One day last week, my fiance and I were trolling the interwebs hoping to find last minute package vacation deals. We were both frazzled from wedding planning and what seemed like a never-ending series of house guests. Seeing the promise of a three-day weekend (thank you President’s Day), we pressed the “purchase” button for the best rate we could find to a country whose average temperatures was in the tropical range. We escaped the snow in New York City and hopped aboard an airplane. Viva spontaneity!
We stayed in the Boutique Hotel Palacio, a 44 room converted villa in the Zona Colonial (Colonial Zone) of the Dominican Republic in Santo Domingo. The property, was the old residence of Buenaventura Báez a politician who served five terms as president of the Dominican Republic and is noted principally for his attempts to have the United States annex his country.
It seems that Mr. Buenaventura Baez himself never lived in this house although he was the owner, but his sons and grandchildren did. One of them was Dr. Ramón Baez, who was born in Mayagüez, Puerto Rico and elected president of the Dominican Republic from the 27th of August till 15th of December 1914.
Bursting with Spanish Colonial architecture, the small hotel is only steps from El Conde, the main drag in the old city. The hotel itself has a wonderful Moorish design with colonial Spanish accents, a prince example of villas of the time period. Believe it or not, the building itself is considered “new” in the Zona Colonial where many buildings remain etched from Coral Reef Stone from the 16th century. There is a marvelous central courtyard with tables and umbrellas where one can dine, observe an old well, and view local birds. There are a couple of different anterooms, and smaller courtyards which are charmingly appointed.
Knowing almost nothing about this Caribbean nation, but loving history, Michael and I embarked on a haphazard, spontaneous and eye-opening adventure. We happened upon the first Cathedral in the Americas, the first hospital in the New World (San Nicolás de Bari), and unique native histories. When Columbus first landed on the shores of this island, the Arawaks called it Haiti, signifying “high ground,” but the western portion was also called Babeque or Bohio, meaning “land of gold” and the eastern part Quisqueya, meaning “mother of the earth.” The name Quisqueya is the one by which Dominican poets now refer to their country.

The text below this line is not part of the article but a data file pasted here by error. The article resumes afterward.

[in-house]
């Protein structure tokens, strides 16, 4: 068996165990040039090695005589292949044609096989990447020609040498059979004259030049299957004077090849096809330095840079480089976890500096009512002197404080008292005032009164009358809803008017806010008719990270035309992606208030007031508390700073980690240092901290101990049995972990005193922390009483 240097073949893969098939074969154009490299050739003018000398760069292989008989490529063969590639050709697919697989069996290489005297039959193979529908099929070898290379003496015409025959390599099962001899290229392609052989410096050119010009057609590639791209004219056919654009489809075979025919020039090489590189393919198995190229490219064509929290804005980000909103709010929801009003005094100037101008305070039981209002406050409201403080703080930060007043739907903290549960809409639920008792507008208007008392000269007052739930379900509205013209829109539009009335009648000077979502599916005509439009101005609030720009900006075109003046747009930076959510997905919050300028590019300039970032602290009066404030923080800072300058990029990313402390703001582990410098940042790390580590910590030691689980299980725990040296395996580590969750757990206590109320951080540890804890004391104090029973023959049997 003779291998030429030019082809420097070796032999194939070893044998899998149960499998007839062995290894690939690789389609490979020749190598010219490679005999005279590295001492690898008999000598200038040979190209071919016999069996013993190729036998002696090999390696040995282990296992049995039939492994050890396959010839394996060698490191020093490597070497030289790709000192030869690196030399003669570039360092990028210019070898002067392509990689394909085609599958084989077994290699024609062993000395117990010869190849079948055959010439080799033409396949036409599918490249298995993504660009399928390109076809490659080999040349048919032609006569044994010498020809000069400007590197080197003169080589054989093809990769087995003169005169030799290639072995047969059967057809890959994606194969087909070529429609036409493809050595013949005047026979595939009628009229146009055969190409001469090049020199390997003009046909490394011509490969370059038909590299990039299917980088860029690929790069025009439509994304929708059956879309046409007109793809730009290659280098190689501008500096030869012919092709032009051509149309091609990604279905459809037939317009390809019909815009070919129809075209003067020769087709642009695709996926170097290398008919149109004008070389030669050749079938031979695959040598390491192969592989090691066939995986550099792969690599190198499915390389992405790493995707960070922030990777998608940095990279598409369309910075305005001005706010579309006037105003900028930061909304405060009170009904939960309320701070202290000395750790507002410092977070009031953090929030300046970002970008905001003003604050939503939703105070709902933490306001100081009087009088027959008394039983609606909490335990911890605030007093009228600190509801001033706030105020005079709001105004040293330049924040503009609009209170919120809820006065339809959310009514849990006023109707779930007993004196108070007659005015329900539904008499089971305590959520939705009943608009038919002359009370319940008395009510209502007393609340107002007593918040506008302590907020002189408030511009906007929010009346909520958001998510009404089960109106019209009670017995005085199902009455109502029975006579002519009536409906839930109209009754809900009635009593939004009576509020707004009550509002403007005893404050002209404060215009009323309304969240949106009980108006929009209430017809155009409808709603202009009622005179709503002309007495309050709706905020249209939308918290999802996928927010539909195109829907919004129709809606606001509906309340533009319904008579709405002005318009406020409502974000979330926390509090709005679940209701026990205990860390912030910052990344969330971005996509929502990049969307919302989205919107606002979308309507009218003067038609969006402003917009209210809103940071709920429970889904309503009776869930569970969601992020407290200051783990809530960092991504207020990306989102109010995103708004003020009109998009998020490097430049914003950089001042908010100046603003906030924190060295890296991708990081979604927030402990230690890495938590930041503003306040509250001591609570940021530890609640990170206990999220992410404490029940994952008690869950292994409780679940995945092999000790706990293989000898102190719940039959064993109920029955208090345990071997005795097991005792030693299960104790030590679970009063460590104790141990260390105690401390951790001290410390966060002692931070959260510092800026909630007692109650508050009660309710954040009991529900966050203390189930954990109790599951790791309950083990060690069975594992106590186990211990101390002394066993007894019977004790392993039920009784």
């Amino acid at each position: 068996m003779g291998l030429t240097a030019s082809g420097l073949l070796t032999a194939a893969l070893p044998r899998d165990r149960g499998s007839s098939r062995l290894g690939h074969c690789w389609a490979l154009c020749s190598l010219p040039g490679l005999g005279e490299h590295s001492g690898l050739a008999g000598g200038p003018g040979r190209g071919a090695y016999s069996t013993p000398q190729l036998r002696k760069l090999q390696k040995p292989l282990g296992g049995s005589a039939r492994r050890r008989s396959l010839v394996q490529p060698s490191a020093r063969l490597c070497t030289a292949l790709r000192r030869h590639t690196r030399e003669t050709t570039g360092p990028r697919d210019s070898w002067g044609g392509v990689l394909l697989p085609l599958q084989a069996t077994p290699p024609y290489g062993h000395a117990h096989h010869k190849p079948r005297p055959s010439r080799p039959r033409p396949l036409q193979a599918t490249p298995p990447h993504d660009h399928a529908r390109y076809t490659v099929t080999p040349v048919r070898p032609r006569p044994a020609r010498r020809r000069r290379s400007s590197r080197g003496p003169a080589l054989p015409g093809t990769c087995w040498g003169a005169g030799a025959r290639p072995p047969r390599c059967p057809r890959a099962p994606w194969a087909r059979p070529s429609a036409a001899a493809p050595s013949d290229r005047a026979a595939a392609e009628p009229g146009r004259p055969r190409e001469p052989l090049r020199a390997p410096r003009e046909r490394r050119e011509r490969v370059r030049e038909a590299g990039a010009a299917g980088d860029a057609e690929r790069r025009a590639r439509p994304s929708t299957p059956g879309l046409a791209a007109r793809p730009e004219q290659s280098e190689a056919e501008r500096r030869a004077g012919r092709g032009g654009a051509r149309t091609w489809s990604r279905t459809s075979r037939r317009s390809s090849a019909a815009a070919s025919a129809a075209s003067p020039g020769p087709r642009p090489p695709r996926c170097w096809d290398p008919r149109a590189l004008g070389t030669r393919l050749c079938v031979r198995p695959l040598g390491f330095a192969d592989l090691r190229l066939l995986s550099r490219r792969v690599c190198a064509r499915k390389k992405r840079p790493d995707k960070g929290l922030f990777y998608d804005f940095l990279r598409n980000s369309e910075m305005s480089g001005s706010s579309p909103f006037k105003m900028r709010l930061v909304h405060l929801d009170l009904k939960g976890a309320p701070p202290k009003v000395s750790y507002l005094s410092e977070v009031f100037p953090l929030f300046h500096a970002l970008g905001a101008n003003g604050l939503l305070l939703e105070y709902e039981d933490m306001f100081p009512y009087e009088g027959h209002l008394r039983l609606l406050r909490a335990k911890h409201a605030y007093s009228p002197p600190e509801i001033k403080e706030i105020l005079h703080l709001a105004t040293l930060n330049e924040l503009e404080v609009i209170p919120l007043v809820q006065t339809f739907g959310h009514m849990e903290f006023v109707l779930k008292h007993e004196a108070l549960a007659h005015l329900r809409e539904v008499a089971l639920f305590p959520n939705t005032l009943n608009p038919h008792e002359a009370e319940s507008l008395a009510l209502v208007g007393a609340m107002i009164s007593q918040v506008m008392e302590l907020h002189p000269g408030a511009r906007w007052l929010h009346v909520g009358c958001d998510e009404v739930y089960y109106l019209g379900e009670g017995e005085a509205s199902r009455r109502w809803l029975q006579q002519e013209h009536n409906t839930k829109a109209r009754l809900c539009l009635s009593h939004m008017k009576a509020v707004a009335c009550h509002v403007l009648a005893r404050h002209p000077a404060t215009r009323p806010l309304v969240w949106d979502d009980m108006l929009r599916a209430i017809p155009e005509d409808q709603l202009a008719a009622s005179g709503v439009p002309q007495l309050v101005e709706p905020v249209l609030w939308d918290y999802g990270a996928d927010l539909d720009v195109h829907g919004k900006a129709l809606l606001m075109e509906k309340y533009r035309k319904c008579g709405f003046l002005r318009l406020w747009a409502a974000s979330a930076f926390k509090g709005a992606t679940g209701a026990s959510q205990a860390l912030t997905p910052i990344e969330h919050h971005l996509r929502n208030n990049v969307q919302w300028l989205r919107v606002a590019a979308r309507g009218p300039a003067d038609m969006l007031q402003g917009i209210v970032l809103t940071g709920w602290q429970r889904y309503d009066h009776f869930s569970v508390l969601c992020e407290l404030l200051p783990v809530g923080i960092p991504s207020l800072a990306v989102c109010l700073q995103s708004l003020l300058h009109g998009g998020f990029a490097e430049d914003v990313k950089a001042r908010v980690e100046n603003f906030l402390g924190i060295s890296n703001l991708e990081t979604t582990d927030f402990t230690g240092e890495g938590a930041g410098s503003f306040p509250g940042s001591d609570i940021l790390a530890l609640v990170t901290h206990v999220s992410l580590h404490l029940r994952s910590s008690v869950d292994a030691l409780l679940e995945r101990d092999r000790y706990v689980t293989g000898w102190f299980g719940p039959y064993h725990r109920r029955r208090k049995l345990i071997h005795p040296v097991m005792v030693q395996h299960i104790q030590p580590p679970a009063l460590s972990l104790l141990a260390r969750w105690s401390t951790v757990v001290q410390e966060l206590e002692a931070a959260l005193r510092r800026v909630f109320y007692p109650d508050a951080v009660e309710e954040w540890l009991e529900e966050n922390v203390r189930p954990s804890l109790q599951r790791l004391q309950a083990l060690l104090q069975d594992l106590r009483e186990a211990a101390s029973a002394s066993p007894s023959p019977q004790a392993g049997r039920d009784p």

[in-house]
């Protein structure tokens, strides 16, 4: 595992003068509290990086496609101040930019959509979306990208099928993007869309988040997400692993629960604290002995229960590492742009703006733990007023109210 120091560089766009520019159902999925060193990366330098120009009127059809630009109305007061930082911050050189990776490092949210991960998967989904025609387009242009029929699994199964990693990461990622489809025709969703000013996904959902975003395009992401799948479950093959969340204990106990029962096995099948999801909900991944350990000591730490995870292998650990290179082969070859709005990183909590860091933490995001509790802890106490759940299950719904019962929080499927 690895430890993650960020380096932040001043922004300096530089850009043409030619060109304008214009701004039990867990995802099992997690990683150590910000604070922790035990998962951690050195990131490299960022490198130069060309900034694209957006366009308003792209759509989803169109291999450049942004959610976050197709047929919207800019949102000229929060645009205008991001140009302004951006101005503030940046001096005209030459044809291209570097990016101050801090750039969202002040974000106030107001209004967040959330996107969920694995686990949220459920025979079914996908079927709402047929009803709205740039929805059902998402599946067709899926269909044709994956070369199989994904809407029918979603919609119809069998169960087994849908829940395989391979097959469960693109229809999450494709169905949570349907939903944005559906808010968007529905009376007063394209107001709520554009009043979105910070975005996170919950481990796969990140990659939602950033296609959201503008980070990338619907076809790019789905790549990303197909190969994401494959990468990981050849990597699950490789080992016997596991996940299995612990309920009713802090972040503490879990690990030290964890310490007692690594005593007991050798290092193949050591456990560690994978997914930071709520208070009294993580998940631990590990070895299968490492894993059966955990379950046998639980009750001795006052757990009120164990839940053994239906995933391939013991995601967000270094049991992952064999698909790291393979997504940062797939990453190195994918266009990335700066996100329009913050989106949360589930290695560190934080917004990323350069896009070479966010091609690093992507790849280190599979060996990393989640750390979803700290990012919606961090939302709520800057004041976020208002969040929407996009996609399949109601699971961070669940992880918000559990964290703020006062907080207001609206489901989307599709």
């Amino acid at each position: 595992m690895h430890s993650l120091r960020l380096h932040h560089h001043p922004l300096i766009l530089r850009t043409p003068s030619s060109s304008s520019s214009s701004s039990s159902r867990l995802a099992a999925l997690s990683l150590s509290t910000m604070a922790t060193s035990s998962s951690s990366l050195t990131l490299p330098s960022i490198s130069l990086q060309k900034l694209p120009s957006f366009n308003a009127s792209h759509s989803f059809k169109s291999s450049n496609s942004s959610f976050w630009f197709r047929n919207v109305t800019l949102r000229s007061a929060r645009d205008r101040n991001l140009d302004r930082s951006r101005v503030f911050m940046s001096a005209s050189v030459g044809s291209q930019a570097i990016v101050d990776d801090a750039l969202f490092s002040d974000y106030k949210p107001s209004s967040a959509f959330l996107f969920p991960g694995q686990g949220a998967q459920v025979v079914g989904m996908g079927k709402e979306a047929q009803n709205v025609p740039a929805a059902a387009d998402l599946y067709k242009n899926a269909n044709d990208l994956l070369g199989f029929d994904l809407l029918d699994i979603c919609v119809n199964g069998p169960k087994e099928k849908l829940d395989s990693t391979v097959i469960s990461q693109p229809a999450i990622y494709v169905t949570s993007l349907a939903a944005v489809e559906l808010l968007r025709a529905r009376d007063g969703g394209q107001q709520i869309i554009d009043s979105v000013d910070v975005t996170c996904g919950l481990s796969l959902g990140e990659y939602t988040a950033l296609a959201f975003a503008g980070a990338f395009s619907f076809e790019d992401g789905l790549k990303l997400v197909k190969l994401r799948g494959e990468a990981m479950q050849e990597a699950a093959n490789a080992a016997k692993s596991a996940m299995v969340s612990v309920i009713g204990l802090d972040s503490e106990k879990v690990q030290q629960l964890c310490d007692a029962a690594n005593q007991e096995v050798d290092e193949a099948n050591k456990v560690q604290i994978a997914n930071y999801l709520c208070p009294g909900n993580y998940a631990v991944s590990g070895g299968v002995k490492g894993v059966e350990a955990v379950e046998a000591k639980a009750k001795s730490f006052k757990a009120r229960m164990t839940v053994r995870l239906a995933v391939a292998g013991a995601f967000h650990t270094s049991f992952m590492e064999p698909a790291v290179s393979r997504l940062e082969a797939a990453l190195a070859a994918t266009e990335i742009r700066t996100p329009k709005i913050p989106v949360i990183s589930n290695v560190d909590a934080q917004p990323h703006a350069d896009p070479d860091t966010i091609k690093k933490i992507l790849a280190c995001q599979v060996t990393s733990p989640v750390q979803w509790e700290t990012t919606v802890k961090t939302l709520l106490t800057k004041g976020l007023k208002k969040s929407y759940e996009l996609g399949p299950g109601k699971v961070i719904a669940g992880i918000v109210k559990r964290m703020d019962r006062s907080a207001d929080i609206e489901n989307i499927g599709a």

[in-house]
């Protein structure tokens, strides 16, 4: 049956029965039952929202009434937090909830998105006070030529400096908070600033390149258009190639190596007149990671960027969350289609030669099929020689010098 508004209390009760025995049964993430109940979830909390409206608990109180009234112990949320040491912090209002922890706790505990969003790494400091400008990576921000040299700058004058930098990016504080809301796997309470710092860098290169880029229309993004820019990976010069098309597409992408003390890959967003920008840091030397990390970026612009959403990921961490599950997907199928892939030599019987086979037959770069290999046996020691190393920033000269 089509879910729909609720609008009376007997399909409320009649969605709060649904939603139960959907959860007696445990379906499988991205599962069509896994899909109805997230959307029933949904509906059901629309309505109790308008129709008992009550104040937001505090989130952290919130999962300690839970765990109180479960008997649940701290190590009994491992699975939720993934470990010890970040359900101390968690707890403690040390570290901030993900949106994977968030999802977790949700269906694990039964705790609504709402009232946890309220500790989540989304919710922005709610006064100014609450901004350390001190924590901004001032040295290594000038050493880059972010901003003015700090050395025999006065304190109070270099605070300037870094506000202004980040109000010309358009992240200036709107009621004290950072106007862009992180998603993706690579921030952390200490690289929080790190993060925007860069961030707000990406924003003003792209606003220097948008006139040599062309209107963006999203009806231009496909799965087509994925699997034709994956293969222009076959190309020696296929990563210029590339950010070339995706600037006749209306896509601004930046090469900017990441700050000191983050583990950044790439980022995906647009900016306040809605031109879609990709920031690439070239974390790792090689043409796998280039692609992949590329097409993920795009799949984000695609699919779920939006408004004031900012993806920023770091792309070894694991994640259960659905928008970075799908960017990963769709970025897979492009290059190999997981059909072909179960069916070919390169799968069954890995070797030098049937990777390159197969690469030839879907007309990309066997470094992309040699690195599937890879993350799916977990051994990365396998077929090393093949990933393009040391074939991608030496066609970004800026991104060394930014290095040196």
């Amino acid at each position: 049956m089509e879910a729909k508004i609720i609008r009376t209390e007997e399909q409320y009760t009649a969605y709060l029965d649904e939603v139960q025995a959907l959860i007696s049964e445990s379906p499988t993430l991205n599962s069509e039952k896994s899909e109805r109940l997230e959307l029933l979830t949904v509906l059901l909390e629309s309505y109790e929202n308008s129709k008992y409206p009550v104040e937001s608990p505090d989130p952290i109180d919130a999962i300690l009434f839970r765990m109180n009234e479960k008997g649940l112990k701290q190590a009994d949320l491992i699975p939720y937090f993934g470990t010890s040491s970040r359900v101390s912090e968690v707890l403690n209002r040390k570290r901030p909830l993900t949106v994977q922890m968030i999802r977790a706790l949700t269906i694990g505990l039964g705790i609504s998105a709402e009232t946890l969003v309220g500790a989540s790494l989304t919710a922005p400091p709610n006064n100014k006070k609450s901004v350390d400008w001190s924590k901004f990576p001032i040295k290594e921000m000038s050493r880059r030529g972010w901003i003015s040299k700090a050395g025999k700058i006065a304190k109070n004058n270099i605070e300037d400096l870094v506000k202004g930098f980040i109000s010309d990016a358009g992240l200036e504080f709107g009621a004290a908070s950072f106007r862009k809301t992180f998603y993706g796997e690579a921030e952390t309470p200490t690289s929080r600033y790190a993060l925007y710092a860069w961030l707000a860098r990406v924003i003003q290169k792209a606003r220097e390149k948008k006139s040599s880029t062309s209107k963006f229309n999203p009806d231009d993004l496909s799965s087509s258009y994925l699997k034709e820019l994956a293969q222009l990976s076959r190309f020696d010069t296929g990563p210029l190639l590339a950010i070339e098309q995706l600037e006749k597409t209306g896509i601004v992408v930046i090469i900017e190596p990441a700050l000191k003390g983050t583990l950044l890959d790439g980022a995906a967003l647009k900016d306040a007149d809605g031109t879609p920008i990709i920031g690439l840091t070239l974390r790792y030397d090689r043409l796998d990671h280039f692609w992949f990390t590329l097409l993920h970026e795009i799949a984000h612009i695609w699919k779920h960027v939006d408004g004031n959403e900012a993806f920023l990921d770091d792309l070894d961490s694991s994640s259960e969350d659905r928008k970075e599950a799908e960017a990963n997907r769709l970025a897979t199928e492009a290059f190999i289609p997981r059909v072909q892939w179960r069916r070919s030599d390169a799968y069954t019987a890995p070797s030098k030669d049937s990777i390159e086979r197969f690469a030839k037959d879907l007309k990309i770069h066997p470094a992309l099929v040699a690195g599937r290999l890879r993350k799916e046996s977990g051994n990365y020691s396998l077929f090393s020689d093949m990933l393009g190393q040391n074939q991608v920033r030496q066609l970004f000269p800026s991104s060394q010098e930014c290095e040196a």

Ciudad Colonial is the oldest permanent European settlement of the New World. It has been declared a World Heritage Site by UNESCO. The Spaniards used this settlement as the first point of influence in the Americas, from which they conquered other Caribbean islands and much of the American mainland. Santo Domingo was initially the political and cultural hub of Spanish presence in the new world, but after a few decades started to decline as the Spaniards focused their attention more on the mainland after conquering Mexico, Peru, and other regions of Latin America.
Vintage maps from of the “New World” could be found throughout the hotel – they extolled faraway places such as West India, Barbary, Hispaniola and so forth. The art on the walls was of old aristocrats, long passed, and sailing vessels. A book titled “Santo Domingo A Country With A Future” written in 1918 by Otto Schoenrich explains it best, ” When Columbus, in December, 1492, sailed along the northern coast of the island of Haiti or Santo Domingo, he was more enchanted with what he saw than he had been with any of his previous discoveries. Giant mountains, covered with verdant forests, seemed to rise precipitately from the blue waters and lift their heads to the very clouds. Beautiful rivers watered fertile valleys, luscious fruits hung from the trees, fragrant flowers carpeted the ground, and the air was filled with the songs of birds of gay plumage.”
Not only did we bring back many cigars, mamajauna and a new love of mofongo, we now also want to decorate are home like that of an explorer. I don’t mean to romanticize conquistadors, the age of exploration, the spread of disease, and so forth – but I do love the typeface, arched masonry, wrought iron balustrades, styling and reserved grandeur of colonial villas.
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